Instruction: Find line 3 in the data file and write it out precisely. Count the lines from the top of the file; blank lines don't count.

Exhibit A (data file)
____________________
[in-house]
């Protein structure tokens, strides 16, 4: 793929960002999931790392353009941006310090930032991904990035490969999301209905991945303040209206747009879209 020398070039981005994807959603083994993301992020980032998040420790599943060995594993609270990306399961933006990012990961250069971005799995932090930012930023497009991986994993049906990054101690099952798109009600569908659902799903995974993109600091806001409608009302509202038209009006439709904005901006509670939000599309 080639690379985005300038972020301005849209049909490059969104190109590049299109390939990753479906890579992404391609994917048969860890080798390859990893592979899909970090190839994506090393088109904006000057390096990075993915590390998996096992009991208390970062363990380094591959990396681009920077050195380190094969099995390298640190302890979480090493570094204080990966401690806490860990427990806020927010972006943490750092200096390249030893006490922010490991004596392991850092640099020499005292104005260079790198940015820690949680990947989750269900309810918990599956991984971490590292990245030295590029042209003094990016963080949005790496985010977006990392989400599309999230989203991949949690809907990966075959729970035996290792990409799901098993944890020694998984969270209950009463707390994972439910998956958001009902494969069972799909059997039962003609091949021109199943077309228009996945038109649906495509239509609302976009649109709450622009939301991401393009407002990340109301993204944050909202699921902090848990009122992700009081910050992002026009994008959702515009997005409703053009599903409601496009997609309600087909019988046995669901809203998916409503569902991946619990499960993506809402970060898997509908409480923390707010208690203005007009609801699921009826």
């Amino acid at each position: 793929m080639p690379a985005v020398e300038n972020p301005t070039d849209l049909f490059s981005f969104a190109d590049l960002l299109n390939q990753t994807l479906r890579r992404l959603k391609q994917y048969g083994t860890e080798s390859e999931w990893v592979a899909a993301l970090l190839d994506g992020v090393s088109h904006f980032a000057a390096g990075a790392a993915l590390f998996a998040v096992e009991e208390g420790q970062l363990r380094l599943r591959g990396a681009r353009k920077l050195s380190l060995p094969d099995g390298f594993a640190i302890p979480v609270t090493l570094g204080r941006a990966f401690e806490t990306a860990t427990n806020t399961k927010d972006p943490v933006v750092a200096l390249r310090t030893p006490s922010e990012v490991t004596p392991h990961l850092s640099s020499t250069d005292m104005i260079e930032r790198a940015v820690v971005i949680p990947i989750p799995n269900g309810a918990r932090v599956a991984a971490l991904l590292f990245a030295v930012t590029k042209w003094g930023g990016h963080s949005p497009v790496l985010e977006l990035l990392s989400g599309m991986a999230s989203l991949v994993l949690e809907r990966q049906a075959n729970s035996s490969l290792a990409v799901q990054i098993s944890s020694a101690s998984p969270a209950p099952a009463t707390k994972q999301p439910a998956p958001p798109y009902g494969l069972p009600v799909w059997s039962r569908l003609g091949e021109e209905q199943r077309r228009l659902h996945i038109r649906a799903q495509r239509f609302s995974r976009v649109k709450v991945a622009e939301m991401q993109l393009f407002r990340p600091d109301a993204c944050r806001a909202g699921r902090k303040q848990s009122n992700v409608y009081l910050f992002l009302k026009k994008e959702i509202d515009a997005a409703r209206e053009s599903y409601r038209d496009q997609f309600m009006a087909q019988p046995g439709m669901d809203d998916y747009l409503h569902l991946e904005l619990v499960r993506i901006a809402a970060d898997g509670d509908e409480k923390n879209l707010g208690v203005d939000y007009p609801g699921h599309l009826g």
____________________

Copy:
């Amino acid at each position: 793929m080639p690379a985005v020398e300038n972020p301005t070039d849209l049909f490059s981005f969104a190109d590049l960002l299109n390939q990753t994807l479906r890579r992404l959603k391609q994917y048969g083994t860890e080798s390859e999931w990893v592979a899909a993301l970090l190839d994506g992020v090393s088109h904006f980032a000057a390096g990075a790392a993915l590390f998996a998040v096992e009991e208390g420790q970062l363990r380094l599943r591959g990396a681009r353009k920077l050195s380190l060995p094969d099995g390298f594993a640190i302890p979480v609270t090493l570094g204080r941006a990966f401690e806490t990306a860990t427990n806020t399961k927010d972006p943490v933006v750092a200096l390249r310090t030893p006490s922010e990012v490991t004596p392991h990961l850092s640099s020499t250069d005292m104005i260079e930032r790198a940015v820690v971005i949680p990947i989750p799995n269900g309810a918990r932090v599956a991984a971490l991904l590292f990245a030295v930012t590029k042209w003094g930023g990016h963080s949005p497009v790496l985010e977006l990035l990392s989400g599309m991986a999230s989203l991949v994993l949690e809907r990966q049906a075959n729970s035996s490969l290792a990409v799901q990054i098993s944890s020694a101690s998984p969270a209950p099952a009463t707390k994972q999301p439910a998956p958001p798109y009902g494969l069972p009600v799909w059997s039962r569908l003609g091949e021109e209905q199943r077309r228009l659902h996945i038109r649906a799903q495509r239509f609302s995974r976009v649109k709450v991945a622009e939301m991401q993109l393009f407002r990340p600091d109301a993204c944050r806001a909202g699921r902090k303040q848990s009122n992700v409608y009081l910050f992002l009302k026009k994008e959702i509202d515009a997005a409703r209206e053009s599903y409601r038209d496009q997609f309600m009006a087909q019988p046995g439709m669901d809203d998916y747009l409503h569902l991946e904005l619990v499960r993506i901006a809402a970060d898997g509670d509908e409480k923390n879209l707010g208690v203005d939000y007009p609801g699921h599309l009826g």